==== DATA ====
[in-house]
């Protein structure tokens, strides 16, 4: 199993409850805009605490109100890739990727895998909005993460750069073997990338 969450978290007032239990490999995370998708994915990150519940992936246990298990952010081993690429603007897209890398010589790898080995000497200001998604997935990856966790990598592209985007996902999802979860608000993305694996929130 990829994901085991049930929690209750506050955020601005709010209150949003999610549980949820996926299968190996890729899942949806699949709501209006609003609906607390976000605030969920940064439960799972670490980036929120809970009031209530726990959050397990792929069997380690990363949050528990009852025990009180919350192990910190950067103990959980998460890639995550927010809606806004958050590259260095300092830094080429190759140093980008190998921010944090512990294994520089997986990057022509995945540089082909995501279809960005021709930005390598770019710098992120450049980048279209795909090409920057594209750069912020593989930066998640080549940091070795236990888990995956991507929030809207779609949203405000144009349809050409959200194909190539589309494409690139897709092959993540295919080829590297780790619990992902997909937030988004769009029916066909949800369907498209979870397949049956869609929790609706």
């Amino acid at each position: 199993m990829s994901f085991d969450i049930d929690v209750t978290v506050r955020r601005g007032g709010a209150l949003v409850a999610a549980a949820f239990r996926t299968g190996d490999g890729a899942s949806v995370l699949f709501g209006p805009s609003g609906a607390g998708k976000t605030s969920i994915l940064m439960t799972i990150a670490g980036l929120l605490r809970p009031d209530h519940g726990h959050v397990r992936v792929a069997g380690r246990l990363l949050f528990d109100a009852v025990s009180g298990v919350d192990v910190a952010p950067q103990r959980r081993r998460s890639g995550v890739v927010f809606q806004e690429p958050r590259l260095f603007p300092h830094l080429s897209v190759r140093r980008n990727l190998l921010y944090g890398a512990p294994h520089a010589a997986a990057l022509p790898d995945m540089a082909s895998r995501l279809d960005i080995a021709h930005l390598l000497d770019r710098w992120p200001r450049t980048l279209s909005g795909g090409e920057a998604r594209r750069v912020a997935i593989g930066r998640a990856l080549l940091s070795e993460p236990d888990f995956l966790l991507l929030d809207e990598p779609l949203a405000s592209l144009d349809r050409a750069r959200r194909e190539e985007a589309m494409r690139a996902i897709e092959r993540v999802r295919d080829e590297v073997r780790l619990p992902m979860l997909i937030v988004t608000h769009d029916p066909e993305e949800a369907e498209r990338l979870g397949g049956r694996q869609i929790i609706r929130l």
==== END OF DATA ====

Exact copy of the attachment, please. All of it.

[in-house]
């Protein structure tokens, strides 16, 4: 199993409850805009605490109100890739990727895998909005993460750069073997990338 969450978290007032239990490999995370998708994915990150519940992936246990298990952010081993690429603007897209890398010589790898080995000497200001998604997935990856966790990598592209985007996902999802979860608000993305694996929130 990829994901085991049930929690209750506050955020601005709010209150949003999610549980949820996926299968190996890729899942949806699949709501209006609003609906607390976000605030969920940064439960799972670490980036929120809970009031209530726990959050397990792929069997380690990363949050528990009852025990009180919350192990910190950067103990959980998460890639995550927010809606806004958050590259260095300092830094080429190759140093980008190998921010944090512990294994520089997986990057022509995945540089082909995501279809960005021709930005390598770019710098992120450049980048279209795909090409920057594209750069912020593989930066998640080549940091070795236990888990995956991507929030809207779609949203405000144009349809050409959200194909190539589309494409690139897709092959993540295919080829590297780790619990992902997909937030988004769009029916066909949800369907498209979870397949049956869609929790609706």
């Amino acid at each position: 199993m990829s994901f085991d969450i049930d929690v209750t978290v506050r955020r601005g007032g709010a209150l949003v409850a999610a549980a949820f239990r996926t299968g190996d490999g890729a899942s949806v995370l699949f709501g209006p805009s609003g609906a607390g998708k976000t605030s969920i994915l940064m439960t799972i990150a670490g980036l929120l605490r809970p009031d209530h519940g726990h959050v397990r992936v792929a069997g380690r246990l990363l949050f528990d109100a009852v025990s009180g298990v919350d192990v910190a952010p950067q103990r959980r081993r998460s890639g995550v890739v927010f809606q806004e690429p958050r590259l260095f603007p300092h830094l080429s897209v190759r140093r980008n990727l190998l921010y944090g890398a512990p294994h520089a010589a997986a990057l022509p790898d995945m540089a082909s895998r995501l279809d960005i080995a021709h930005l390598l000497d770019r710098w992120p200001r450049t980048l279209s909005g795909g090409e920057a998604r594209r750069v912020a997935i593989g930066r998640a990856l080549l940091s070795e993460p236990d888990f995956l966790l991507l929030d809207e990598p779609l949203a405000s592209l144009d349809r050409a750069r959200r194909e190539e985007a589309m494409r690139a996902i897709e092959r993540v999802r295919d080829e590297v073997r780790l619990p992902m979860l997909i937030v988004t608000h769009d029916p066909e993305e949800a369907e498209r990338l979870g397949g049956r694996q869609i929790i609706r929130l």